Chanel, fashion house, forces Chanel Jones, hairstylist, to settle by signing away rights to basically all public uses of name
"Consent judgments" (a/k/a "consent decrees") are very, very dangerous -- especially when wielded by a powerful corporation against a pro se defendant. The defendant in this case probably could have used some help, not only in drafting her (sort of heartbreaking) "Answer" to plaintiff's Complaint, but in negotiating more reasonable terms for the settlement agreement embodied in the Consent Judgment embedded below -- which, in its current form, essentially prevents her from using her name in commerce in any way, ever, under penalty of contempt of court, among other possible penalties.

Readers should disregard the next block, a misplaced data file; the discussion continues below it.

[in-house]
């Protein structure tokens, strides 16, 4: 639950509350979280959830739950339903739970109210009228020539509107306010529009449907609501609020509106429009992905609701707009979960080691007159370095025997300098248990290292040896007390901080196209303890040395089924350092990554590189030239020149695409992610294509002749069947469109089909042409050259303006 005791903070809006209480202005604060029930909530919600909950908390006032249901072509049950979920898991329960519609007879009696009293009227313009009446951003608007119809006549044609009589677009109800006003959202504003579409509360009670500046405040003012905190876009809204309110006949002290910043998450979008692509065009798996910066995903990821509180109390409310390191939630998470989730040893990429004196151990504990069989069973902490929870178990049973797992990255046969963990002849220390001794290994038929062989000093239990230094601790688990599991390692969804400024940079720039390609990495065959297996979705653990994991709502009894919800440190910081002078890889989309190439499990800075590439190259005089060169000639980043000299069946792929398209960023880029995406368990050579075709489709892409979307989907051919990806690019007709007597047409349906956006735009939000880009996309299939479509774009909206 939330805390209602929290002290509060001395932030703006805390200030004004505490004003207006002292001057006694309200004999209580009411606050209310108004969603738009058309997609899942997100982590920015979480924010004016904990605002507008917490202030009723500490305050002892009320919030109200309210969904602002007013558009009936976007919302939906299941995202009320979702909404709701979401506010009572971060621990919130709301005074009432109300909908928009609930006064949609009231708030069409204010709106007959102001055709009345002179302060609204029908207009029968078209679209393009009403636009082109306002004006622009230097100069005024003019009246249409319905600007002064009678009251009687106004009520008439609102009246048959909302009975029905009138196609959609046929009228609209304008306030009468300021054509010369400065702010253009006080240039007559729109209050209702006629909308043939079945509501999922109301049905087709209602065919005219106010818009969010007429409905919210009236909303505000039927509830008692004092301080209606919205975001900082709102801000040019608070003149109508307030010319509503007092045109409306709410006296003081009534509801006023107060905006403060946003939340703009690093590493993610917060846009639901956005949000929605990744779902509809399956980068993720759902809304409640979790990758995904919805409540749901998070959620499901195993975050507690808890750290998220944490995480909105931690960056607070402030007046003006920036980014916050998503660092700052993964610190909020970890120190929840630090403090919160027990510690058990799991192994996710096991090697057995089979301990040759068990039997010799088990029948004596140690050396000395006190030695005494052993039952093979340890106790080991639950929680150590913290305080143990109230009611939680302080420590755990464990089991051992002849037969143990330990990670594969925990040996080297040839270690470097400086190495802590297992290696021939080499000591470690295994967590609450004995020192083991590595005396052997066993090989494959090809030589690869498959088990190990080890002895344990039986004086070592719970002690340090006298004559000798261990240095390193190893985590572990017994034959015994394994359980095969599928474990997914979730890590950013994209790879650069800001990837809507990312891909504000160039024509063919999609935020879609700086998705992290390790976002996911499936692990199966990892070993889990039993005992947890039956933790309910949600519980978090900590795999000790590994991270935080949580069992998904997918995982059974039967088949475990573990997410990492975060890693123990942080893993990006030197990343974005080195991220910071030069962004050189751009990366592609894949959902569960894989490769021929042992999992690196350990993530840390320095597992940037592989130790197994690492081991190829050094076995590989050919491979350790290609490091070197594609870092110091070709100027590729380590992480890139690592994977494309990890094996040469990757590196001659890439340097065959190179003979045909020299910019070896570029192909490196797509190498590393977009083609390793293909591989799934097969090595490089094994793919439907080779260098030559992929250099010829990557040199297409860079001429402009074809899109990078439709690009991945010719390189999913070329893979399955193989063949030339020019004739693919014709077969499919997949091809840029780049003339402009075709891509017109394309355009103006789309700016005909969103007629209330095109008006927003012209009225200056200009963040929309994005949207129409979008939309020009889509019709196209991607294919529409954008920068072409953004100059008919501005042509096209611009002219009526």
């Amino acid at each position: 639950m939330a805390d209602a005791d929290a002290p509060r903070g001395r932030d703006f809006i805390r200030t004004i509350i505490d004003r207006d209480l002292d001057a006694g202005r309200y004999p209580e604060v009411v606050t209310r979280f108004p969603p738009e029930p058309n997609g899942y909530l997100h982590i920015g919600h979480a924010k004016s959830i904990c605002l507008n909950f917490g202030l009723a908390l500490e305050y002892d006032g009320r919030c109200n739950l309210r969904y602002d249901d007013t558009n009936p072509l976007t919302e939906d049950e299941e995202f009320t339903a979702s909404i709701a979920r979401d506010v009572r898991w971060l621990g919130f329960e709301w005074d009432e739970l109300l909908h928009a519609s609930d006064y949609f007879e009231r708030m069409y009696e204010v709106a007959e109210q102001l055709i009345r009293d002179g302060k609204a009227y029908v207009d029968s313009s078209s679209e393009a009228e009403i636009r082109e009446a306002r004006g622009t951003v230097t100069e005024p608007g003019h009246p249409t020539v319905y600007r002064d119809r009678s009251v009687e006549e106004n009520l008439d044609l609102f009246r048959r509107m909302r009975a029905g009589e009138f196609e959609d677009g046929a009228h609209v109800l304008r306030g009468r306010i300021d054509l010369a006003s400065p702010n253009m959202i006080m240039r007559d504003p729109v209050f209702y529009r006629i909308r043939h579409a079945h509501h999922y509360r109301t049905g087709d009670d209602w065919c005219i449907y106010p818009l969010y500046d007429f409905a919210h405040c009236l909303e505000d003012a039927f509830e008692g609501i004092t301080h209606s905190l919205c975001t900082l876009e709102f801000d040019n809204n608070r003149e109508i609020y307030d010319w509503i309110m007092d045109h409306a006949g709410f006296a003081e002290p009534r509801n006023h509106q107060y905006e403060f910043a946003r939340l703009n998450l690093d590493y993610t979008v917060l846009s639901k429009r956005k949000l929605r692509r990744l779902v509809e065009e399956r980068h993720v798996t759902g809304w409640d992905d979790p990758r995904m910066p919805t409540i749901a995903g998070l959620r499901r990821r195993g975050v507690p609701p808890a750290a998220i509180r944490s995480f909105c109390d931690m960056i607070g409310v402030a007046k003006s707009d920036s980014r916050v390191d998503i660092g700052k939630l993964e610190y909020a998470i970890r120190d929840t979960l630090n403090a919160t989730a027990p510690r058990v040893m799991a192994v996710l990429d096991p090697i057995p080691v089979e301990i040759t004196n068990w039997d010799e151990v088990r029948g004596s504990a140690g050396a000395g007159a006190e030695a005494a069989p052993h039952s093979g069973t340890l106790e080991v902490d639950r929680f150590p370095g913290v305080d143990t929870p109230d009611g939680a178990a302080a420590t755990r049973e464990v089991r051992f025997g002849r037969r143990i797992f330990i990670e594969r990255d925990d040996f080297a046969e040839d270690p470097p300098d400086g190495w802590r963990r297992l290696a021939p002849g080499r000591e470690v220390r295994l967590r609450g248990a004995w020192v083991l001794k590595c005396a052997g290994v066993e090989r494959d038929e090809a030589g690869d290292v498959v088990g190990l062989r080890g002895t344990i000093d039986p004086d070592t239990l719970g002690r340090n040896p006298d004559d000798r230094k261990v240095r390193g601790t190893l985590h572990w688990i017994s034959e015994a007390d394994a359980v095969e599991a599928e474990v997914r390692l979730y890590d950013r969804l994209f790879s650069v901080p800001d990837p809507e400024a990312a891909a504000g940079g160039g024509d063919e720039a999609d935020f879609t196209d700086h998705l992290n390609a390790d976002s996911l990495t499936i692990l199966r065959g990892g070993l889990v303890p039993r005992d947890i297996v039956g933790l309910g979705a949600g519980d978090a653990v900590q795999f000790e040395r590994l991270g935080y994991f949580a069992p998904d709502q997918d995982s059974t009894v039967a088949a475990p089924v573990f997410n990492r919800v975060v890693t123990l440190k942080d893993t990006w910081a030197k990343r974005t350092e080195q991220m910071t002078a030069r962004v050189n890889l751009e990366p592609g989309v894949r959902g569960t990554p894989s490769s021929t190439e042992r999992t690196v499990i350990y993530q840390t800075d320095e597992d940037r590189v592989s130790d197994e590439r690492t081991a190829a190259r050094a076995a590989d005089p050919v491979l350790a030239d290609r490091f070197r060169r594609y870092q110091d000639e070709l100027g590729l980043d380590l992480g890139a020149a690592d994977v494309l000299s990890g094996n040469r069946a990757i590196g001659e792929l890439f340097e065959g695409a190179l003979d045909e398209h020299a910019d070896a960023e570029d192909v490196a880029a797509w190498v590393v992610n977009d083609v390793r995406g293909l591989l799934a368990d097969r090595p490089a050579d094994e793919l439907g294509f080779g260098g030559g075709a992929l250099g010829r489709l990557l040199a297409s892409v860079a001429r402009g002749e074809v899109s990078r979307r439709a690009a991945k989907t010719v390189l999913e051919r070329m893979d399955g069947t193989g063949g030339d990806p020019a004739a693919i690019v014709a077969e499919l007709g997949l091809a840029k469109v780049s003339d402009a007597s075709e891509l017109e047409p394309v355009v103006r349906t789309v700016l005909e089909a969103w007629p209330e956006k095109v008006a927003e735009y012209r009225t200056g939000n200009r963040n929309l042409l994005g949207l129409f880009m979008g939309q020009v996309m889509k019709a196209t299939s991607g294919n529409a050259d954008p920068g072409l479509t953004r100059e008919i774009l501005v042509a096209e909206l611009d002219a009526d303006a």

By the way, consent decrees are probably unconstitutional. Just sayin'.
Interview for Washington Square News (NYU student newspaper) article, "Fashion, lawsuits an unexpected pair"
Washington Square News, NYU's Independent Student Newspaper, has published an article, "Fashion, lawsuits unexpected pair," in its November 5, 2014, issue. In the piece, staff reporter Sam Del Rowe interviews Barbara Kolsun (Stuart Weitzman GC, NYU adjunct prof, and co-editor (with FIT professor Guillermo Jimenez) of Fashion Law: A Guide for Designers, Fashion Executives, and Attorneys -- to which I contributed a chapter on copyright law) about the current lay of the land.
Del Rowe goes on to ask this writer, one Charles Colman, about his views on life, law, and the pursuit of unlawful monopolies. He selects a portion of my answers to his questions, but -- for anyone who is interested -- I've copied my unedited responses to Del Rowe below (hyperlinks added):
[Original post redacted.]